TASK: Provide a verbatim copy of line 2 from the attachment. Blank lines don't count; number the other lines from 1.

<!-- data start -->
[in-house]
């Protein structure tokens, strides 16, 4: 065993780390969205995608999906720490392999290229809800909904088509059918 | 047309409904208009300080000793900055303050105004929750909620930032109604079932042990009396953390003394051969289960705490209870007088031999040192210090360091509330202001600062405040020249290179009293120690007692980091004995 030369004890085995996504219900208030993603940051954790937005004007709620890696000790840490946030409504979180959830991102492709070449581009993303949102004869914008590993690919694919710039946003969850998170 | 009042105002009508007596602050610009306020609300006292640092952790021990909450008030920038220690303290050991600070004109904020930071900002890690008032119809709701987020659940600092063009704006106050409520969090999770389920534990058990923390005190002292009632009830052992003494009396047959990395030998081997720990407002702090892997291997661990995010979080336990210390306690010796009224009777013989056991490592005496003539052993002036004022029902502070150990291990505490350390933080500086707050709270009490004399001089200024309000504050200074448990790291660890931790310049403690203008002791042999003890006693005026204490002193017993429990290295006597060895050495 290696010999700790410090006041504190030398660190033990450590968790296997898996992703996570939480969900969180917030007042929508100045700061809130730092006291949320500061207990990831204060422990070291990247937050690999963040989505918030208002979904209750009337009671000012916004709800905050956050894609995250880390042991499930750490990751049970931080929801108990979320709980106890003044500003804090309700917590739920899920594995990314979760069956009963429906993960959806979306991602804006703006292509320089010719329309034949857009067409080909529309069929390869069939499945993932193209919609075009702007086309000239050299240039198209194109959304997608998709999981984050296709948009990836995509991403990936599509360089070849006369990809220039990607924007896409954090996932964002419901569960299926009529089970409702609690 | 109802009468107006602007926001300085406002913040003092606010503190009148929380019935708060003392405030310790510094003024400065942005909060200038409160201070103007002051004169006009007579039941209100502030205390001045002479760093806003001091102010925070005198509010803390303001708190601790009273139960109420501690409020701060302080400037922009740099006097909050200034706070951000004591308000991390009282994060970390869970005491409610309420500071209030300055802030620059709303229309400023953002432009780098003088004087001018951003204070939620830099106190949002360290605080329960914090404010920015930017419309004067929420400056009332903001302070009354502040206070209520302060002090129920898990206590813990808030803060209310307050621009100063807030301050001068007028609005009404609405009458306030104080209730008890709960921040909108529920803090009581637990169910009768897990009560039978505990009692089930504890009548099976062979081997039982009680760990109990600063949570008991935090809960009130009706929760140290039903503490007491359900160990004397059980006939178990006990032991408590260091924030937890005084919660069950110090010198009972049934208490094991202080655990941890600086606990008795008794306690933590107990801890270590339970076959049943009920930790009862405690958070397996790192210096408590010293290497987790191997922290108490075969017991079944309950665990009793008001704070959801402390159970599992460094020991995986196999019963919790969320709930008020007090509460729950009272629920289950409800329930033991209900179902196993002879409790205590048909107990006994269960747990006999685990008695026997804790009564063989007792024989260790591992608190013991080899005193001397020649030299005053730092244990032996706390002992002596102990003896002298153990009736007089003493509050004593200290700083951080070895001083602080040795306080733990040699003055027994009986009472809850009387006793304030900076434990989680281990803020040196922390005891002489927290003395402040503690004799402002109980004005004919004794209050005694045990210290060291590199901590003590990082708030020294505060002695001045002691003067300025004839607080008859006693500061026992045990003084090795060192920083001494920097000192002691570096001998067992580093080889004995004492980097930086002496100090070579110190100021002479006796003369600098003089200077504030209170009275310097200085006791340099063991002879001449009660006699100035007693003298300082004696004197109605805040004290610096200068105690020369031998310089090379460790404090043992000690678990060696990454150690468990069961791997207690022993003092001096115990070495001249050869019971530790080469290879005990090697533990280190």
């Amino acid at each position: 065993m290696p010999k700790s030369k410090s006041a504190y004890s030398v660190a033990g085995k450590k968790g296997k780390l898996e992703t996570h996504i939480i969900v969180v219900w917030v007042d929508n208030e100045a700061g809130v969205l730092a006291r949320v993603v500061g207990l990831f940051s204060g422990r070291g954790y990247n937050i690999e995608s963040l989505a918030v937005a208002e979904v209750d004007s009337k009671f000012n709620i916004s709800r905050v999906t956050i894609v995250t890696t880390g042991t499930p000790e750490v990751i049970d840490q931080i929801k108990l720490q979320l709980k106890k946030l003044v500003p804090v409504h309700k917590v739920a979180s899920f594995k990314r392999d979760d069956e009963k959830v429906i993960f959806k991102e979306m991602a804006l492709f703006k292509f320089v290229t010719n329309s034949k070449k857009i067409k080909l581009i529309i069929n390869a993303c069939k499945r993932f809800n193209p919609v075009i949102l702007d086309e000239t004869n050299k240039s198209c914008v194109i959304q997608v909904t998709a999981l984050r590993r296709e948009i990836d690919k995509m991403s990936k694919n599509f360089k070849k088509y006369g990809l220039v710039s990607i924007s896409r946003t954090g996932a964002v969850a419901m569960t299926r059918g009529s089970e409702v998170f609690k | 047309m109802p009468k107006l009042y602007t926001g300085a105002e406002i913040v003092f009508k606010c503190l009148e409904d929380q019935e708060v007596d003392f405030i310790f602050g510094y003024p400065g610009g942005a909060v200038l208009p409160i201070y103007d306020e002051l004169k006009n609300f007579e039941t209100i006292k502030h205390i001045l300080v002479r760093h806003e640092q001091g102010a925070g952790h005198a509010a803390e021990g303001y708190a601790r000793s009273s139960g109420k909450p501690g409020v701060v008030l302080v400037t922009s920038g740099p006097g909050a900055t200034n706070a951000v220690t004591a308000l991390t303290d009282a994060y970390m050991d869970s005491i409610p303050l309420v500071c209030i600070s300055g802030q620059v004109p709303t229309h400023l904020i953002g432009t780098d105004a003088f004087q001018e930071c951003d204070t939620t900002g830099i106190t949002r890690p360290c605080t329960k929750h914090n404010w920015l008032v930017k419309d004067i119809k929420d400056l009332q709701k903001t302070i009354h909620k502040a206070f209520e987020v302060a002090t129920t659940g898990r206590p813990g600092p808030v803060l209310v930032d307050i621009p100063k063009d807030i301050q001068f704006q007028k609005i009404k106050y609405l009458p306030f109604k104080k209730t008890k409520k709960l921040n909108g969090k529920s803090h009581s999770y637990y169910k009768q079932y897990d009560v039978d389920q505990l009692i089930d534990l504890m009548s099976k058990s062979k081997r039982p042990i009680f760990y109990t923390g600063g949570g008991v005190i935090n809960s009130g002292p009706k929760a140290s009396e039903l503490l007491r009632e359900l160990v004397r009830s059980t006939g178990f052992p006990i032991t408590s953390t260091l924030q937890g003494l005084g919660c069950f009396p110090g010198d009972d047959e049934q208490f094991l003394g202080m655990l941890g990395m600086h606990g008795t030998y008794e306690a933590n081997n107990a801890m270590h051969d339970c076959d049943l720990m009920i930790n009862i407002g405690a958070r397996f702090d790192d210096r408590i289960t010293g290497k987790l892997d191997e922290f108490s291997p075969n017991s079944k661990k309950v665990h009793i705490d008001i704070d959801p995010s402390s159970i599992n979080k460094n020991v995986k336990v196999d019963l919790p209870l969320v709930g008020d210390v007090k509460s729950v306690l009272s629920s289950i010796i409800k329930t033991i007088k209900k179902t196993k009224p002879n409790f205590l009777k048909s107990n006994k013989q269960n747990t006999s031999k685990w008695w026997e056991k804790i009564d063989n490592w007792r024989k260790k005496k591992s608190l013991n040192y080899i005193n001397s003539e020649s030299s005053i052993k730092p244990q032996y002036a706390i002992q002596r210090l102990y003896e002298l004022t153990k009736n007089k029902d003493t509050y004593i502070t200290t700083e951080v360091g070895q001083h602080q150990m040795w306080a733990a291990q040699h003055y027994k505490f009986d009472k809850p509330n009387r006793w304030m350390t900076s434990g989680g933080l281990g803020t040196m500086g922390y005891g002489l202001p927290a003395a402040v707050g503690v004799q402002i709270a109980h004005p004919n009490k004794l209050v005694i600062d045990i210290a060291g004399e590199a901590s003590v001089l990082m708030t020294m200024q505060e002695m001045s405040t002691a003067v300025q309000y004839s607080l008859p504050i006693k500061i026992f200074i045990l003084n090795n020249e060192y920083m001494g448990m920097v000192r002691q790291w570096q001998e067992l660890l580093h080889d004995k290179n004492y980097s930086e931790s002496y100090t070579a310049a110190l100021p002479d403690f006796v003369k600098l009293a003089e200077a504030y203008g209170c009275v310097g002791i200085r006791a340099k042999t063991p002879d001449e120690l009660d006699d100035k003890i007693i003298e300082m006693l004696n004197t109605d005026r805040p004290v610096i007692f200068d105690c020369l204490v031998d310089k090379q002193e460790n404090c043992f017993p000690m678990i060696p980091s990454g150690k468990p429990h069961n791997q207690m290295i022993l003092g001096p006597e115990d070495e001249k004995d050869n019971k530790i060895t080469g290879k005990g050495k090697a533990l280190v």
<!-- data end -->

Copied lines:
């Protein structure tokens, strides 16, 4: 065993780390969205995608999906720490392999290229809800909904088509059918 | 047309409904208009300080000793900055303050105004929750909620930032109604079932042990009396953390003394051969289960705490209870007088031999040192210090360091509330202001600062405040020249290179009293120690007692980091004995 030369004890085995996504219900208030993603940051954790937005004007709620890696000790840490946030409504979180959830991102492709070449581009993303949102004869914008590993690919694919710039946003969850998170 | 009042105002009508007596602050610009306020609300006292640092952790021990909450008030920038220690303290050991600070004109904020930071900002890690008032119809709701987020659940600092063009704006106050409520969090999770389920534990058990923390005190002292009632009830052992003494009396047959990395030998081997720990407002702090892997291997661990995010979080336990210390306690010796009224009777013989056991490592005496003539052993002036004022029902502070150990291990505490350390933080500086707050709270009490004399001089200024309000504050200074448990790291660890931790310049403690203008002791042999003890006693005026204490002193017993429990290295006597060895050495 290696010999700790410090006041504190030398660190033990450590968790296997898996992703996570939480969900969180917030007042929508100045700061809130730092006291949320500061207990990831204060422990070291990247937050690999963040989505918030208002979904209750009337009671000012916004709800905050956050894609995250880390042991499930750490990751049970931080929801108990979320709980106890003044500003804090309700917590739920899920594995990314979760069956009963429906993960959806979306991602804006703006292509320089010719329309034949857009067409080909529309069929390869069939499945993932193209919609075009702007086309000239050299240039198209194109959304997608998709999981984050296709948009990836995509991403990936599509360089070849006369990809220039990607924007896409954090996932964002419901569960299926009529089970409702609690 | 109802009468107006602007926001300085406002913040003092606010503190009148929380019935708060003392405030310790510094003024400065942005909060200038409160201070103007002051004169006009007579039941209100502030205390001045002479760093806003001091102010925070005198509010803390303001708190601790009273139960109420501690409020701060302080400037922009740099006097909050200034706070951000004591308000991390009282994060970390869970005491409610309420500071209030300055802030620059709303229309400023953002432009780098003088004087001018951003204070939620830099106190949002360290605080329960914090404010920015930017419309004067929420400056009332903001302070009354502040206070209520302060002090129920898990206590813990808030803060209310307050621009100063807030301050001068007028609005009404609405009458306030104080209730008890709960921040909108529920803090009581637990169910009768897990009560039978505990009692089930504890009548099976062979081997039982009680760990109990600063949570008991935090809960009130009706929760140290039903503490007491359900160990004397059980006939178990006990032991408590260091924030937890005084919660069950110090010198009972049934208490094991202080655990941890600086606990008795008794306690933590107990801890270590339970076959049943009920930790009862405690958070397996790192210096408590010293290497987790191997922290108490075969017991079944309950665990009793008001704070959801402390159970599992460094020991995986196999019963919790969320709930008020007090509460729950009272629920289950409800329930033991209900179902196993002879409790205590048909107990006994269960747990006999685990008695026997804790009564063989007792024989260790591992608190013991080899005193001397020649030299005053730092244990032996706390002992002596102990003896002298153990009736007089003493509050004593200290700083951080070895001083602080040795306080733990040699003055027994009986009472809850009387006793304030900076434990989680281990803020040196922390005891002489927290003395402040503690004799402002109980004005004919004794209050005694045990210290060291590199901590003590990082708030020294505060002695001045002691003067300025004839607080008859006693500061026992045990003084090795060192920083001494920097000192002691570096001998067992580093080889004995004492980097930086002496100090070579110190100021002479006796003369600098003089200077504030209170009275310097200085006791340099063991002879001449009660006699100035007693003298300082004696004197109605805040004290610096200068105690020369031998310089090379460790404090043992000690678990060696990454150690468990069961791997207690022993003092001096115990070495001249050869019971530790080469290879005990090697533990280190």